Court Rules in Favor of SC Episcopal Diocese
The Episcopal Diocese of South Carolina will be able to keep an estimated $500 million in property and assets belonging to the parishes within the Diocese before it withdrew from The Episcopal Church in 2012.
After a three week trial last summer circuit court Judge Diane Goodstein ruled in favor of the Diocese of South Carolina on Tuesday. The Diocese disassociated from the national denomination in 2012 after The Episcopal Church attempted to remove the head of the diocese, Bishop Mark Lawrence, claiming he had abandoned the Church.
The Diocese, concerned that the attempted removal of its leader was the Episcopal Church's first step to gain control of its parishes, began steps to split from the national denomination.
Although many articles link the split to The Episcopal Church's ordainment of gay Bishop Gene Robinson, in an article published by Rev. Jim Lewis he states, "Virtually all the articles suggest our diocese left because TEC ordained a gay bishop. That's just not true."
"The diocese separated last year, nine years after TEC elected its first, non-celibate, gay bishop - and only after the denomination tried to strip all authority from our bishop, the Rt. Rev. Mark Lawrence," he said.
CBN News spoke to Rev. Lewis to find out why he thinks the judge showed them favor.
"We didn't go after anyone asking for penalties or sanctions," Lewis said. "We simply asked the court to confirm what we believed all along to be the truth, that we continued to be the Diocese of South Carolina and our congregations and this diocese have a right to the property that we do ministry with and the names and identities that we have been doing ministry under for in some places close to 300 years."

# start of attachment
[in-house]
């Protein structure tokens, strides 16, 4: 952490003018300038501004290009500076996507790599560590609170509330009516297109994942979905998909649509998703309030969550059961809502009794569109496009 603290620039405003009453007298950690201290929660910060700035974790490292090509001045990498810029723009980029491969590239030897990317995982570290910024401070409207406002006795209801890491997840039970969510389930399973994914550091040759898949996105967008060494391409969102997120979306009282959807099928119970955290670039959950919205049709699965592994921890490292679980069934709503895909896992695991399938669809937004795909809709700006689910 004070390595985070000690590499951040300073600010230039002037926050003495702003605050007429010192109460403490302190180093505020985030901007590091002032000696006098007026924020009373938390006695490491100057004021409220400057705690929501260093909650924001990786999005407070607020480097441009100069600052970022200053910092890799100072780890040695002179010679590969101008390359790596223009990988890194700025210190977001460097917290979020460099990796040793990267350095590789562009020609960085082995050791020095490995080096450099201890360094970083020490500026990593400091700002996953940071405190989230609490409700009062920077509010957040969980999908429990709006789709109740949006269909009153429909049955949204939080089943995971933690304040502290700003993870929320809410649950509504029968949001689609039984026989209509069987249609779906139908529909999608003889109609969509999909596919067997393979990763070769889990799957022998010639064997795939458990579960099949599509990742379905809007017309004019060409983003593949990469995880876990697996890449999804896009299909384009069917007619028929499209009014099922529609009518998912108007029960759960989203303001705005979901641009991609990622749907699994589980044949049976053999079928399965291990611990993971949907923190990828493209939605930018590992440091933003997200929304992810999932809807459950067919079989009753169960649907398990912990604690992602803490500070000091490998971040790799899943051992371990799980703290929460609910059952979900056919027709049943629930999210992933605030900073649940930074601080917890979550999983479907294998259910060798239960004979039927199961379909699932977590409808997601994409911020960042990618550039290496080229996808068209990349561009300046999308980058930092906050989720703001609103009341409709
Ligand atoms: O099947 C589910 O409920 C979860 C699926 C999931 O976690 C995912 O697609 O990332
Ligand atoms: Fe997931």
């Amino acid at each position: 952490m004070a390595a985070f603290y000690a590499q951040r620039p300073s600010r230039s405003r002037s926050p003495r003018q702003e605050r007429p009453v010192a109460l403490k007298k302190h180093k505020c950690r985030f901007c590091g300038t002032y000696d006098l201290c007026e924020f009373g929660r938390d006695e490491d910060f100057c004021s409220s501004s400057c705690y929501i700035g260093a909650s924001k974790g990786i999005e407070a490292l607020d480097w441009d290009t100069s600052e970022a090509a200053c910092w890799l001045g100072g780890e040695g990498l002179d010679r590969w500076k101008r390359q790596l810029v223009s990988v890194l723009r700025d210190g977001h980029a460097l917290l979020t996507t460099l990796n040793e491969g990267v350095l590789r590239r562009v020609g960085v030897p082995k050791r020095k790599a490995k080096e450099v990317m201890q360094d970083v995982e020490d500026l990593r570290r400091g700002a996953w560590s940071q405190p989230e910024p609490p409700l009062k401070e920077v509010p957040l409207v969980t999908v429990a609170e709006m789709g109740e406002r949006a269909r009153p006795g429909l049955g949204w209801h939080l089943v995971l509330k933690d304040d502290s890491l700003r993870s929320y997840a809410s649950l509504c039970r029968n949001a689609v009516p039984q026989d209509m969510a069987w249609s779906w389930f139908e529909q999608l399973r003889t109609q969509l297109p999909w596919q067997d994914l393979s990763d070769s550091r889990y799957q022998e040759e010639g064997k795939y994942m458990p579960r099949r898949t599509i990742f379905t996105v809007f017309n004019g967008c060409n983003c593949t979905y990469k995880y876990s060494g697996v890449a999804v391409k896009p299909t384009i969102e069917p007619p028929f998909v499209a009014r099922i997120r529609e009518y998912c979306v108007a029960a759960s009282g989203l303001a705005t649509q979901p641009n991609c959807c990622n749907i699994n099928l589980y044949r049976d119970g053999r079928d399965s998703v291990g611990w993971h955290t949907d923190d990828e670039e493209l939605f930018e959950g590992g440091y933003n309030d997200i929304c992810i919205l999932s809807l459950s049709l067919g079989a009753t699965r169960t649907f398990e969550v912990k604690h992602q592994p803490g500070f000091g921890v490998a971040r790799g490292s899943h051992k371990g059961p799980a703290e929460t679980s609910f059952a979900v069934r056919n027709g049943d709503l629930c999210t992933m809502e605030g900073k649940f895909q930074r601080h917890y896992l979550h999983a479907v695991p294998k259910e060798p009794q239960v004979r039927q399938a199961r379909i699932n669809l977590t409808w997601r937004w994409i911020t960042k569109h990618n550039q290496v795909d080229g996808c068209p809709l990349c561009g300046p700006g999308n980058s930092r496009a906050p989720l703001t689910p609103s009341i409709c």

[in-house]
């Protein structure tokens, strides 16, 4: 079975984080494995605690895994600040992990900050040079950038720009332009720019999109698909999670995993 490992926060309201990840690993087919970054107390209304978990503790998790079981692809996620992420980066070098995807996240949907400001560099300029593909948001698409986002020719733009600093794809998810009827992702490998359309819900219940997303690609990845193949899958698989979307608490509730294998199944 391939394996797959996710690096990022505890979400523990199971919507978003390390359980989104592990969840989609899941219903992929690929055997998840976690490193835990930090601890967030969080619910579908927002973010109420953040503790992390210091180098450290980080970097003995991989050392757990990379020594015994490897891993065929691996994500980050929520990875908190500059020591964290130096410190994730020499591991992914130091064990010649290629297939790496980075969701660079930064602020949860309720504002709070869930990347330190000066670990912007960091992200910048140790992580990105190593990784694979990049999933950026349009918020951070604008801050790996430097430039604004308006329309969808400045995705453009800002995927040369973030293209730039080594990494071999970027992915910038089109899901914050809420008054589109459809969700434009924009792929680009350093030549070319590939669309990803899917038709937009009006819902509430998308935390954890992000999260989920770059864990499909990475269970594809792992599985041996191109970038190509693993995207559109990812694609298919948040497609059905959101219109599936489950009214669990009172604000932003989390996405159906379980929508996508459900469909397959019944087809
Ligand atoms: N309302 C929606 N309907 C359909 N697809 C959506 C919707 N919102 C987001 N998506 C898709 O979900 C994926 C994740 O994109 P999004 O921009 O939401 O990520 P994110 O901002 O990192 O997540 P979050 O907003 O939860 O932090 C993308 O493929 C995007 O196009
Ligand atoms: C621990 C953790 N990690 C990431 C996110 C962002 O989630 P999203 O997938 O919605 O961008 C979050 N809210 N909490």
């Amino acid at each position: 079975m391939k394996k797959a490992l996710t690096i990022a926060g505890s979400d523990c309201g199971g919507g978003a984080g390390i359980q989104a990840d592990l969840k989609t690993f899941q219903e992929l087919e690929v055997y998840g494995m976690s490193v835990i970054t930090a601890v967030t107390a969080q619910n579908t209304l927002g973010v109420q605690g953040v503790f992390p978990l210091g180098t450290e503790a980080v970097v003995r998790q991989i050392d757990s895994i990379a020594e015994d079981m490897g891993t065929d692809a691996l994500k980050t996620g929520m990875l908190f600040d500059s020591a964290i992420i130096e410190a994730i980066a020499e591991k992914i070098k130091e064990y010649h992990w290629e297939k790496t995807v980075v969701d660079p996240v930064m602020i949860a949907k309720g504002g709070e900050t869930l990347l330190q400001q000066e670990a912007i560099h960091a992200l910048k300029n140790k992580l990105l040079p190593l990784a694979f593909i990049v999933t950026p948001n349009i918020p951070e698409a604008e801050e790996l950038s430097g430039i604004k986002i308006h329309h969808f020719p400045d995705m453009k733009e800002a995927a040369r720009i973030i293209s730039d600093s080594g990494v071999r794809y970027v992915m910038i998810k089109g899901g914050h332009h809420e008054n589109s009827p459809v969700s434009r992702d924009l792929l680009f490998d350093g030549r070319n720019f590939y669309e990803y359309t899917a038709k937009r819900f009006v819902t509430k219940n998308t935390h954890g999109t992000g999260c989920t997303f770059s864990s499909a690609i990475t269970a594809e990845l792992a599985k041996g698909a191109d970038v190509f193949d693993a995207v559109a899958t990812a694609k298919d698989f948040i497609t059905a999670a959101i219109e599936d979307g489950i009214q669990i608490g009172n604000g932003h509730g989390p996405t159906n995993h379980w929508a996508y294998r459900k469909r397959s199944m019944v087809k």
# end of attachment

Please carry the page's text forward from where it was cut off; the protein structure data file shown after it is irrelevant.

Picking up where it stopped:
***CBN News reporter Heather Sells reached out to Rev. Jim Lewis who serves as canon to the ordinary for the Diocese of South Carolina. Watch his commentary on the ruling above.
The diocese argued in court that it was established long before 1789 when The Episcopal Church began. They also successfully proved that each diocese is free to associate with any denomination of its choosing.
According to the court's ruling, "the Constitution and canons of TEC have no provisions which state that a member diocese cannot voluntarily withdraw its membership."
Since 2003, The Episcopal Church has struggled as a denomination and lost about 17 percent of its national members. The denomination has spent roughly $40 million in legal fees fighting dioceses and parishes who desire to leave and take their assets and buildings with them.
Many of those churches, such as Falls Church Anglican in Virginia and Christ Church Anglican in Georgia, have not been successful in retaining their properties.
The fate of some of the historic Episcopal Church properties that denomation has legally won control over is uncertain as their dwindling congregations size struggle to financially sustain the buildings.
Other conservative-leaning Episcopal churches have decided to stay with the national denomination for now as long as they are not forced to officiate same sex marriages or ordain gay bishops and ministers.